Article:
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Flexibility versus robust networks: the case of the Brazilian automotive sector

Flexibility versus robust networks: the case of the Brazilian automotive sector The “robust networks” concept of Ferdows is examined and related to other key theories from the manufacturing strategy literature, resource‐based and other conceptualisations of the organisation of innovation in international networks, and the international business debates on “operational flexibility”. The cases of seven international automotive assemblers with operations in Brazil are then considered in the light of Ferdows’ framework and the external factors bearing on the country and the sector within it. It is evident that, among the global assemblers, the “world” car strategy is dominant, leading to a concentration on the “source” and “lead” roles for individual plants, often combined with radical logistical arrangements. This seems in turn to support the argument for “robustness” rather than “operational flexibility”. Suggestions are made for further work to study the luxury car assemblers and other sectors where economies of scale are less important and where there is a greater degree of global dispersion of production facilities. http://www.deepdyve.com/assets/images/DeepDyve-Logo-lg.png Integrated Manufacturing Systems Emerald Publishing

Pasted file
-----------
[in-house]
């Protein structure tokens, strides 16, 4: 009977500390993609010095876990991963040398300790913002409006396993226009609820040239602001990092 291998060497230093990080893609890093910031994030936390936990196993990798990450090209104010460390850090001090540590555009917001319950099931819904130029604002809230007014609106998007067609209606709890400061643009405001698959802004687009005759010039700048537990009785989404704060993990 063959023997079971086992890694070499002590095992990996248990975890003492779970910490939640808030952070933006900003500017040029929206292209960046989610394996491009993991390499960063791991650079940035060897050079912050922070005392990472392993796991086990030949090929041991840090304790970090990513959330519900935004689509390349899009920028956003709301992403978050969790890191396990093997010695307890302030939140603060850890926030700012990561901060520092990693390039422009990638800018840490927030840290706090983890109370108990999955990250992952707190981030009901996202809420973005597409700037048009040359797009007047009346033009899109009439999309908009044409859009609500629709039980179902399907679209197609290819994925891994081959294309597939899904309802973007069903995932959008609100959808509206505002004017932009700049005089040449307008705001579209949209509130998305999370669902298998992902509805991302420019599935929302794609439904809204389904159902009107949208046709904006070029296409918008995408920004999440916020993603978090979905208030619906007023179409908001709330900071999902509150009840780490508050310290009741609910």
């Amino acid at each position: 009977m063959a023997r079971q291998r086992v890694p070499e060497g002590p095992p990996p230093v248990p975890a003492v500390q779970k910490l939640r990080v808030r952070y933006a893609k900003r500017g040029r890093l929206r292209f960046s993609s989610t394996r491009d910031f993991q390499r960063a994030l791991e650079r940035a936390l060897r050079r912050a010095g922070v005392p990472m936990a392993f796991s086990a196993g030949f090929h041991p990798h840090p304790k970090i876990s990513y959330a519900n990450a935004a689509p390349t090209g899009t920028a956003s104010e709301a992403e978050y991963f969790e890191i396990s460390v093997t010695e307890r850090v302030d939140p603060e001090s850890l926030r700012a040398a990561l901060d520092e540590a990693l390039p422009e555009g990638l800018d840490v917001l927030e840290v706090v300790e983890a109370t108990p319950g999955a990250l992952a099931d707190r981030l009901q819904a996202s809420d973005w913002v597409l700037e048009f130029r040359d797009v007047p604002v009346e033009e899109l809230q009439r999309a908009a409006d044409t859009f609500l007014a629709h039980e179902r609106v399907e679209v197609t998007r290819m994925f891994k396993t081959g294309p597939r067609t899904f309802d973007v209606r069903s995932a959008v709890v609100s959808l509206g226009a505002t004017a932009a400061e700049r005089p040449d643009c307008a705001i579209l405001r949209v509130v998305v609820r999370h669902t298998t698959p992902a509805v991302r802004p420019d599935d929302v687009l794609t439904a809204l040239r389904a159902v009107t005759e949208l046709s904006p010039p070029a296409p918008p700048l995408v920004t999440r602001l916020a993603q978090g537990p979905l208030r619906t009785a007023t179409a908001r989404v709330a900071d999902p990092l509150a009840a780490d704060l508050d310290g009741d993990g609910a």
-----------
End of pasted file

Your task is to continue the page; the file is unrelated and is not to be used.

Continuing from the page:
Flexibility versus robust networks: the case of the Brazilian automotive sector

Integrated Manufacturing Systems , Volume 14 (1): 10 – Feb 1, 2003

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Publisher
Emerald Publishing
Copyright
Copyright © 2003 MCB UP Ltd. All rights reserved.
ISSN
0957-6061
DOI
10.1108/09576060310453326
Publisher site
See Article on Publisher Site

Abstract

The “robust networks” concept of Ferdows is examined and related to other key theories from the manufacturing strategy literature, resource‐based and other conceptualisations of the organisation of innovation in international networks, and the international business debates on “operational flexibility”. The cases of seven international automotive assemblers with operations in Brazil are then considered in the light of Ferdows’ framework and the external factors bearing on the country and the sector within it. It is evident that, among the global assemblers, the “world” car strategy is dominant, leading to a concentration on the “source” and “lead” roles for individual plants, often combined with radical logistical arrangements. This seems in turn to support the argument for “robustness” rather than “operational flexibility”. Suggestions are made for further work to study the luxury car assemblers and other sectors where economies of scale are less important and where there is a greater degree of global dispersion of production facilities.

Journal

Integrated Manufacturing SystemsEmerald Publishing

Published: Feb 1, 2003

Keywords: Brazil; Automotive industry; Manufacturing strategy

References